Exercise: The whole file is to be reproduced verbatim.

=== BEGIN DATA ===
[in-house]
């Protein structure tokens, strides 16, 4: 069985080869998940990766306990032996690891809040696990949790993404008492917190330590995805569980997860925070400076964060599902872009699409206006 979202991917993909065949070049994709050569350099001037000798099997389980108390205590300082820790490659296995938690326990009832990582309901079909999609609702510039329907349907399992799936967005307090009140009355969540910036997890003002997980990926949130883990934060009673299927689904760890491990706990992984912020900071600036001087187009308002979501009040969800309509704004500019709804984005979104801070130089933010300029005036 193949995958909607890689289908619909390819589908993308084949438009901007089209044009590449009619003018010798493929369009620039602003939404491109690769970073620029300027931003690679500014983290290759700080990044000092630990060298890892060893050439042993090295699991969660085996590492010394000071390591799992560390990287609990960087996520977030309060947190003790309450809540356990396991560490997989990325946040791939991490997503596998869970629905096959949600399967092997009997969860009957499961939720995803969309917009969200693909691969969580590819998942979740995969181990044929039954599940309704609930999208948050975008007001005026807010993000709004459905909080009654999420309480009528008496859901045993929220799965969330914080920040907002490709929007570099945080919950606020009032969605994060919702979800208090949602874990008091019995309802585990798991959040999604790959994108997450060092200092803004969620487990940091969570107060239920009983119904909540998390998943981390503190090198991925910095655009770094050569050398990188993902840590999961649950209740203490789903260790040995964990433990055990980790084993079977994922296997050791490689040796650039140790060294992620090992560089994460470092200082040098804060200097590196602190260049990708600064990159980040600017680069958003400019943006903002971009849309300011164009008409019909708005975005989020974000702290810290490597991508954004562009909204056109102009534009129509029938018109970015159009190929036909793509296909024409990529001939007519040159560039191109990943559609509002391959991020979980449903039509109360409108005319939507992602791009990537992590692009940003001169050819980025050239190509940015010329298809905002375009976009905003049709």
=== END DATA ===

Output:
[in-house]
């Protein structure tokens, strides 16, 4: 069985080869998940990766306990032996690891809040696990949790993404008492917190330590995805569980997860925070400076964060599902872009699409206006 979202991917993909065949070049994709050569350099001037000798099997389980108390205590300082820790490659296995938690326990009832990582309901079909999609609702510039329907349907399992799936967005307090009140009355969540910036997890003002997980990926949130883990934060009673299927689904760890491990706990992984912020900071600036001087187009308002979501009040969800309509704004500019709804984005979104801070130089933010300029005036 193949995958909607890689289908619909390819589908993308084949438009901007089209044009590449009619003018010798493929369009620039602003939404491109690769970073620029300027931003690679500014983290290759700080990044000092630990060298890892060893050439042993090295699991969660085996590492010394000071390591799992560390990287609990960087996520977030309060947190003790309450809540356990396991560490997989990325946040791939991490997503596998869970629905096959949600399967092997009997969860009957499961939720995803969309917009969200693909691969969580590819998942979740995969181990044929039954599940309704609930999208948050975008007001005026807010993000709004459905909080009654999420309480009528008496859901045993929220799965969330914080920040907002490709929007570099945080919950606020009032969605994060919702979800208090949602874990008091019995309802585990798991959040999604790959994108997450060092200092803004969620487990940091969570107060239920009983119904909540998390998943981390503190090198991925910095655009770094050569050398990188993902840590999961649950209740203490789903260790040995964990433990055990980790084993079977994922296997050791490689040796650039140790060294992620090992560089994460470092200082040098804060200097590196602190260049990708600064990159980040600017680069958003400019943006903002971009849309300011164009008409019909708005975005989020974000702290810290490597991508954004562009909204056109102009534009129509029938018109970015159009190929036909793509296909024409990529001939007519040159560039191109990943559609509002391959991020979980449903039509109360409108005319939507992602791009990537992590692009940003001169050819980025050239190509940015010329298809905002375009976009905003049709």